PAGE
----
Let’s look at another example to understand the downside risks better.
- Let’s say you take on a leverage trade of 10x. So you have your $1000, and you have borrowed $9000 from the exchange. You’re using these $10,000 to buy exactly one bitcoin.
- Now let’s say the price goes down, and it is starting to approach $9000 per Bitcoin. At that point, the only assets you have in your account is the actual Bitcoin that you bought. You’ve used all of your money to buy that Bitcoin.
- Now, the Bitcoin price is approaching $9000, while you also have a loan of $9000 that you took out from the broker. If the broker needs to be paid back, which they do, they need to liquidate your trade to make protect their capital.
- Thus, at around $9000, they will close down your trading position and sell your Bitcoin to recover their $9000. You’ll get whatever’s left, if at all.
Even though the investment just dipped by $1000, you were liquidated at $9000, because that is when you ran out of money. Usually, the exchange will liquidate earlier than that to stay on the safer side because they don’t want to liquidate you on an extremely thin margin. This is what the Delta Exchange does with its Insurance funds for leverage trading.
Another aspect that’s important to keep in mind is that whenever you borrow money, you have to pay interest on the loan. This is true for margin trading as well, and the interest will vary depending on your broker. Sometimes the loan is interest-free if you’re just trading during the day and not holding your trade position overnight. But many exchanges out there have many different kinds of fee setups. You might be charged a commission whenever you trade, or you might have an interest rate that will be taken from your position over time, or you might be charged only if you keep your position overnight.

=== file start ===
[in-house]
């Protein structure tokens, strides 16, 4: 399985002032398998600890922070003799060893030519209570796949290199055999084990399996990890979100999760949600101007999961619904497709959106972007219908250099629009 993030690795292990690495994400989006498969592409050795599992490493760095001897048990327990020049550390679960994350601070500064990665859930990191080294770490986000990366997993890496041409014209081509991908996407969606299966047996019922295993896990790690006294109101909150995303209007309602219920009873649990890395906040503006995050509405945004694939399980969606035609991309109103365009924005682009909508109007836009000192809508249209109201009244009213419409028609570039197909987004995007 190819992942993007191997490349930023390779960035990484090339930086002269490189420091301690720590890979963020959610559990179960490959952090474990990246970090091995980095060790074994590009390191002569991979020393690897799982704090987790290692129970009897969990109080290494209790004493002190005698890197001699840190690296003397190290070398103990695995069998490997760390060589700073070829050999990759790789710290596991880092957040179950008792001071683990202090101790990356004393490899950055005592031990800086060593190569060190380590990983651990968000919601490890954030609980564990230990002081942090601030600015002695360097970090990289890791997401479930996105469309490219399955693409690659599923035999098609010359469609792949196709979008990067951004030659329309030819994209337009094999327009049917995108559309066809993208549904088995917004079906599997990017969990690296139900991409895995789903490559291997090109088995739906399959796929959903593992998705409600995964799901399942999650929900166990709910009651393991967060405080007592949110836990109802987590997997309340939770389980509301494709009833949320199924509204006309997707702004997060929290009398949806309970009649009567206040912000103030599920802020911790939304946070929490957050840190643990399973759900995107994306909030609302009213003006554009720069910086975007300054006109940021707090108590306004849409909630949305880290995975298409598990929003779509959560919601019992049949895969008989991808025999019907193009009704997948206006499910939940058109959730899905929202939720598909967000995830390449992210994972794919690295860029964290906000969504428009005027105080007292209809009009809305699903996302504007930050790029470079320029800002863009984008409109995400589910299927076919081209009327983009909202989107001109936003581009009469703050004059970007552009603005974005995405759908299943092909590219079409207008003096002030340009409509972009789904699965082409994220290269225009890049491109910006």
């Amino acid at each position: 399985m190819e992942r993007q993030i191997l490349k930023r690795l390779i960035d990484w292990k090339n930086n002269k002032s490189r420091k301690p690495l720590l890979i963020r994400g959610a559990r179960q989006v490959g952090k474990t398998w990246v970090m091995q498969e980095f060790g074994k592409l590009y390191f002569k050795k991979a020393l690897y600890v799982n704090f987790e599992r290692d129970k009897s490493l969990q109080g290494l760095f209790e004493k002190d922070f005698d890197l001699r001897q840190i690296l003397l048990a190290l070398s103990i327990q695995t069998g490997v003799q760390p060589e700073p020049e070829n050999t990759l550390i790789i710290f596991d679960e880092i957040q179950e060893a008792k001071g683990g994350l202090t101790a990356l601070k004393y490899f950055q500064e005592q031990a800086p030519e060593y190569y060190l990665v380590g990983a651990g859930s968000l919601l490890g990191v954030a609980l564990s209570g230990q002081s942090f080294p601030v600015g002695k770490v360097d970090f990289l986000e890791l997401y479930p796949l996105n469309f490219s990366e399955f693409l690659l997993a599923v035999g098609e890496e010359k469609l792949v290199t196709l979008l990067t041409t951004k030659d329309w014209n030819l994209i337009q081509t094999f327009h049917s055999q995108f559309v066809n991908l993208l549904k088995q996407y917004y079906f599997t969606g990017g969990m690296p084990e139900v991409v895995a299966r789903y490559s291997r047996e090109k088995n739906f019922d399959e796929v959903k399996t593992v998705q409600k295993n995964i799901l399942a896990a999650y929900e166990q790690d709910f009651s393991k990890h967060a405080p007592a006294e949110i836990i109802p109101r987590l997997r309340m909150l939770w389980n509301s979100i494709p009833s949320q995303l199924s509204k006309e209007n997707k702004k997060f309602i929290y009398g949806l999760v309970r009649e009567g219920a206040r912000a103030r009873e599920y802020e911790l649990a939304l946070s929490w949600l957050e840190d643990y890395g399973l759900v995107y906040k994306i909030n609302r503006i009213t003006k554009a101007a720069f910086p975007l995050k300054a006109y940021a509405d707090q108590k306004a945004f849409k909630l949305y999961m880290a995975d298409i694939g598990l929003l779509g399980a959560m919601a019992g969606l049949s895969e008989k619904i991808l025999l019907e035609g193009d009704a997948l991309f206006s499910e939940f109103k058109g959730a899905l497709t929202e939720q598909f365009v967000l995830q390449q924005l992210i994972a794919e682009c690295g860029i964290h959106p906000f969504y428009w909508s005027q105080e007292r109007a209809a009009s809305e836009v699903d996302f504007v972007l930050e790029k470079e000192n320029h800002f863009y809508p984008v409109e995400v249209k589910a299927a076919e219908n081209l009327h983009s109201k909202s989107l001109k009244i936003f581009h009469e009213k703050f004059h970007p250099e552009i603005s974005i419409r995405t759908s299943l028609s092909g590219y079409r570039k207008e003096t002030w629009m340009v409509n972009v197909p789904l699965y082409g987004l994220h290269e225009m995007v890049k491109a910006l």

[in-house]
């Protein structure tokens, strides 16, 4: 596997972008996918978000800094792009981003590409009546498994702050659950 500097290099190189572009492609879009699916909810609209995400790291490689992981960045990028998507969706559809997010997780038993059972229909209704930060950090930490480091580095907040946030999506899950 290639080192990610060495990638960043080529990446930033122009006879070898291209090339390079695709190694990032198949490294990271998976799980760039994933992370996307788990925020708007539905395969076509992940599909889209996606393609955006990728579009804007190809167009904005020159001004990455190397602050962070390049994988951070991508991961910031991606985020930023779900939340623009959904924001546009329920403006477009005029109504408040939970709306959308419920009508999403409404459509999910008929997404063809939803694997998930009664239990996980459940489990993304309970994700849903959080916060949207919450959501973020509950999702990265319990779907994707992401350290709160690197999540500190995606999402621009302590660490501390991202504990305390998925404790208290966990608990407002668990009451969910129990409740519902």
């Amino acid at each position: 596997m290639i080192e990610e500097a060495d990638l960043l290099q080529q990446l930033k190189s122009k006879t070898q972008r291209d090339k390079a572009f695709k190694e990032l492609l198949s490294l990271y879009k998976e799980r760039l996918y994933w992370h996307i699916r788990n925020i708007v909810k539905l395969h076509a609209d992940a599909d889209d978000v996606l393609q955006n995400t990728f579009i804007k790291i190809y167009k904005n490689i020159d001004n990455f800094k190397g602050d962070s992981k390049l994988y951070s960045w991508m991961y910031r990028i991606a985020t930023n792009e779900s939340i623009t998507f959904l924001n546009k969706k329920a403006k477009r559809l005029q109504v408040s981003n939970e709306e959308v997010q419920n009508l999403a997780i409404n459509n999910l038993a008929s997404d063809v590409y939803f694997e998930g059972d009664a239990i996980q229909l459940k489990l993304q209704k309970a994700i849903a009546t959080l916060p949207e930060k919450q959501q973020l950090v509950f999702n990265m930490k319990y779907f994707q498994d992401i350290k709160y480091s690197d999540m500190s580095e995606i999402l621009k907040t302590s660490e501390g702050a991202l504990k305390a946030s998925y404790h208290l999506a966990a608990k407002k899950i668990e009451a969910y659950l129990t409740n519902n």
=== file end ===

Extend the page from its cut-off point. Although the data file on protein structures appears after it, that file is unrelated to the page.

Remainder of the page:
In any case, do check and be sure of the sort of fee and interest structure your broker has before you start trading on leverage in crypto. Otherwise, you might end up sitting on a position over a long period of time and being charged considerably in fees.
Where does the money come from?
If you go with a 100x leverage on a margin site out there, where does all this money come from? Great question. This can vary based on where you’re trading. Sometimes, the actual broker will supply the loan. In other cases, it might be other investors on the platform. A peer-to-peer structure can allow both lenders and borrowers to be on such a platform, and lenders to give you money for your leverage.
When is it worth the risk?
You either need to be an experienced trade, or start out small with leverage in crypto of, say, 2x. For many people in crypto, that’s good enough. If you think about a housing loan you take from a bank, that’s leveraging your initial down payment by a certain ratio. Only it’s a more secure investment & less volatile than a Bitcoin, and thus the collateral is more stable and long-term. A cryptocurrency trade would be a short-term trade with volatile collateral.
Understanding leveraging in cryptocurrencies while practicing risk management on each trade can prove to be a vital tool in maximizing gains and minimizing losses. It’s more than just observing the direction of your cryptocurrency. Keep an eye out for the market volatility, too, to avoid liquidation of your position, and make sure to keep a wholesome check on your crypto leverage to make the most of your crypto trade. You can also check out this in-depth guide to Bitcoin futures trading when you begin.